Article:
Idling: what’s the big deal?

On New Year’s Day my husband and I strolled past a parked BMW SUV. It was idling. Presumably they wanted to stay warm while waiting. But despite the moderate weather and being dressed in winter wear, they idled.

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Chickpeas’ modern twist on traditional foods

Chickpeas, a scratch kitchen that makes falafels and hummus, recently opened in the Glebe. Walking into the restaurant, you are welcomed by aesthetic arrangements of hanging plants, along with the fresh smell of falafels and vibrant greens being made before your eyes.

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Booth Street complex – the next step

The Booth Street complex site has seen much more activity in recent weeks than it has in many years. Fences started going up around the property, with staging activities continuing to take place.

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Wheat, our oldest sustainer, now dependent

The story of humanity and the story of wheat have intertwined for 70,000 years, since we first left Africa where there was no wheat and came to western Asia where it flourished in the form of a wild grass.

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Poe Gour, Renaissance man

Across movie screens, audiences are awestruck by Thor wielding his mighty hammer, stunned as flying cars dart at lightning speed through the skies. But before Thor’s hammer and flying cars appeared on the big screen, they were merely concepts visualized and illustrated by the creative masterminds of entertainment – concept artists. Glebe resident Poe Gour, creative spirit behind Collabo Café, is one of these masterminds.

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Aberdeen Square and the power of a name

In the December 2019 issue of the Glebe Report, my letter to the editor (“Aberdeen Square naming rights cannot be sold,”) contends that the sale of the naming rights for Aberdeen Square was not allowable. It appears that my interpretation of the legal agreement was incorrect. But here’s why I erred.

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Avoiding plastic packaging in the Glebe

When it comes to grocery shopping, I recently started realizing how much plastic I was recycling every week. I also started finding that a lot of businesses right here in the Glebe were very accommodating to customers who bring in their own containers.

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How “Coolies” and missionaries helped win the First World War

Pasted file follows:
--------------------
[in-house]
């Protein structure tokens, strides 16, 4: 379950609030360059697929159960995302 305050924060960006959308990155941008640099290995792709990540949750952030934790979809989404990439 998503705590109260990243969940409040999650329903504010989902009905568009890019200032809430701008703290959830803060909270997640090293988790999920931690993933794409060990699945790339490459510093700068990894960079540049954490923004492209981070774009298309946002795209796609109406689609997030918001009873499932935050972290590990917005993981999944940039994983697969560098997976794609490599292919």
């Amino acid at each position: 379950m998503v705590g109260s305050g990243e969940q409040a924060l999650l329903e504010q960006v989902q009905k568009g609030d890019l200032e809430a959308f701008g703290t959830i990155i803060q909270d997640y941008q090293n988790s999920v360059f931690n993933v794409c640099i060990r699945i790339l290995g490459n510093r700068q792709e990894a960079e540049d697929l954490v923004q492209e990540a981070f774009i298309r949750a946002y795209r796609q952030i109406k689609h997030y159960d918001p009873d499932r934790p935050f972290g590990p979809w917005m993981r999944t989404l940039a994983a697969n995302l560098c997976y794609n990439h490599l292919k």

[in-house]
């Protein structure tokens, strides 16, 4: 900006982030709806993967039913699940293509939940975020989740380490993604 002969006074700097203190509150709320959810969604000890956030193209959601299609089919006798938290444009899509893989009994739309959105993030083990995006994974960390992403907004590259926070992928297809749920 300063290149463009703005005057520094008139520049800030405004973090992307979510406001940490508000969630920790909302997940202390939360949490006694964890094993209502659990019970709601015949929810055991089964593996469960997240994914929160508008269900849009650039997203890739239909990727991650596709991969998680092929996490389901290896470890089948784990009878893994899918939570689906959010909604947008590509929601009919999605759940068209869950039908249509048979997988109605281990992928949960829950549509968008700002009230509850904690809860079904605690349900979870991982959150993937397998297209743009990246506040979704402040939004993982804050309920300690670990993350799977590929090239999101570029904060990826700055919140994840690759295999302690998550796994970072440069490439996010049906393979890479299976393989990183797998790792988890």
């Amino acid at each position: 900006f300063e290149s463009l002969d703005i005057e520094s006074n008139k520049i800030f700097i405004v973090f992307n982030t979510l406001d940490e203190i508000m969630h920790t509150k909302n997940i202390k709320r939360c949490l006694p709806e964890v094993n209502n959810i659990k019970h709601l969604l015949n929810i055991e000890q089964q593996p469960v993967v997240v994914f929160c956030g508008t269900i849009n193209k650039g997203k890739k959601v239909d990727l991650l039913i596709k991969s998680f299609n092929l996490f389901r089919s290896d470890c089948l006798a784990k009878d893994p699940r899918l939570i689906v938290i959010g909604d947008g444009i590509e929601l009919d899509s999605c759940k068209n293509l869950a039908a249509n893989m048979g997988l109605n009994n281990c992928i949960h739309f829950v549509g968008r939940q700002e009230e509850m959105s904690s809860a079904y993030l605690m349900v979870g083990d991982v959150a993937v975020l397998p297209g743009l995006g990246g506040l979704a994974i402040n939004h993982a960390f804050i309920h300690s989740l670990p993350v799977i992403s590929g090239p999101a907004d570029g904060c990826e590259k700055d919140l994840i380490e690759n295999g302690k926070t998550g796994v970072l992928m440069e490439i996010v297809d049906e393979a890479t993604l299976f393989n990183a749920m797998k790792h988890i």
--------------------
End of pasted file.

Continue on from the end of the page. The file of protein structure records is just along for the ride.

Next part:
My grandfather, Napier Smith, went to China as a missionary in 1916 and ended up in the First World War as part of a little-known operation to send more than 80,000 Chinese labourers across Canada in sealed trains on their way to help the war effort in Europe. Smith is among the missionaries, soldiers and Chinese featured in a new book, Harry Livingstone’s Forgotten Men: Canadians and the Chinese Labour Corps in the First World War, by Dan Black.

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Poetry Quarter

We asked you to drive your poems to the limits! We invited you to explore the notion of extremes: highs and lows, ups and downs, inside or outside, joy or sorrow, solo or together. In the throes of dead winter, contemplate hot and cold, or delve into the in-between – what’s found in the grey between black and white, in the pause between racing and standing still.

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Sylvie’s thriller and mystery review

Following up on her list in the October 2019 Glebe Report, here is a synopsis of some of the mysteries and thrillers that librarian Sylvie Chartrand of the Sunnyside library has read recently.

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How to start collecting fine art photography

Photographs increasingly shape how we see and share our worlds. As a result some fear for the future of fine art photography. Personally, I am exhilarated by photography’s irrepressible presence in both everyday life (Facebook, Instagram etc…)and in new and revitalized ways.

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Film reviews

The Glebe Report’s film reviewers Paul Green and Lois Siegel give you their take on a contemporary Montreal version of Antigone, and the documentary For No Good Reason, featuring the British artist Ralph Steadman.

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Carissimi’s Jephtha

On February 28, Seventeen Voyces will bring Giacomo Carissimi’s oratorio Jephtha to life under the direction of Kevin Reeves. Rounding out the program, are works by two of Carissimi’s Baroque contemporaries – Claudio Monteverdi’s Magnificat for 6 Voices and Antonio Caldara’s Magnificat for 16 Voices. This promises to be a special evening.

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The tree of my childhood:

When she walked or rode her clunky bicycle down the streets of the Glebe, Marty Hamer would stop to chat with folks of all ages whose name and story she would remember because she was an astute observer and listener with a keen emotional intelligence.

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Food, clothes, medicines, shelter – the very oxygen we breathe –all from plants!

As 2020 made its entrance, plant pathologists all over the world had an added reason to raise their glasses: the United Nations General Assembly has declared 2020 International Year of Plant Health.

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